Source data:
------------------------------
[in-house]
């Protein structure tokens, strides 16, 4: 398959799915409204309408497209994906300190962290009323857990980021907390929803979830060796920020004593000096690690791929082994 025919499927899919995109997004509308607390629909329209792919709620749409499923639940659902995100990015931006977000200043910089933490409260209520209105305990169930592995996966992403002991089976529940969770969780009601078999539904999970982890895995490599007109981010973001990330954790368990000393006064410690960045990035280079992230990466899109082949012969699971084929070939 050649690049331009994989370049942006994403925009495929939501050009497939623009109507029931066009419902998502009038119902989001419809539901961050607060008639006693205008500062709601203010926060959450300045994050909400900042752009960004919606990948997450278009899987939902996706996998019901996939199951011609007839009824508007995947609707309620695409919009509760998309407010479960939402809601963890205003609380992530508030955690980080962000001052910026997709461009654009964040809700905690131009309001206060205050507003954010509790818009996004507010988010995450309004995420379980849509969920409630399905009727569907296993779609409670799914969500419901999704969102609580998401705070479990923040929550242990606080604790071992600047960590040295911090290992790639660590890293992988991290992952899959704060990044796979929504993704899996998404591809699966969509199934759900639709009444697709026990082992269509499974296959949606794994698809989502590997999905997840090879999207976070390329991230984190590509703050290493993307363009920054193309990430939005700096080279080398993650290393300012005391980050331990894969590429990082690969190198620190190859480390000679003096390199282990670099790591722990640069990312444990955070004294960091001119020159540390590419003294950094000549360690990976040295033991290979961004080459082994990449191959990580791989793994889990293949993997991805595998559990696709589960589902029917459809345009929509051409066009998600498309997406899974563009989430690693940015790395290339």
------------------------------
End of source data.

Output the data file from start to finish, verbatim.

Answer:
[in-house]
């Protein structure tokens, strides 16, 4: 398959799915409204309408497209994906300190962290009323857990980021907390929803979830060796920020004593000096690690791929082994 025919499927899919995109997004509308607390629909329209792919709620749409499923639940659902995100990015931006977000200043910089933490409260209520209105305990169930592995996966992403002991089976529940969770969780009601078999539904999970982890895995490599007109981010973001990330954790368990000393006064410690960045990035280079992230990466899109082949012969699971084929070939 050649690049331009994989370049942006994403925009495929939501050009497939623009109507029931066009419902998502009038119902989001419809539901961050607060008639006693205008500062709601203010926060959450300045994050909400900042752009960004919606990948997450278009899987939902996706996998019901996939199951011609007839009824508007995947609707309620695409919009509760998309407010479960939402809601963890205003609380992530508030955690980080962000001052910026997709461009654009964040809700905690131009309001206060205050507003954010509790818009996004507010988010995450309004995420379980849509969920409630399905009727569907296993779609409670799914969500419901999704969102609580998401705070479990923040929550242990606080604790071992600047960590040295911090290992790639660590890293992988991290992952899959704060990044796979929504993704899996998404591809699966969509199934759900639709009444697709026990082992269509499974296959949606794994698809989502590997999905997840090879999207976070390329991230984190590509703050290493993307363009920054193309990430939005700096080279080398993650290393300012005391980050331990894969590429990082690969190198620190190859480390000679003096390199282990670099790591722990640069990312444990955070004294960091001119020159540390590419003294950094000549360690990976040295033991290979961004080459082994990449191959990580791989793994889990293949993997991805595998559990696709589960589902029917459809345009929509051409066009998600498309997406899974563009989430690693940015790395290339």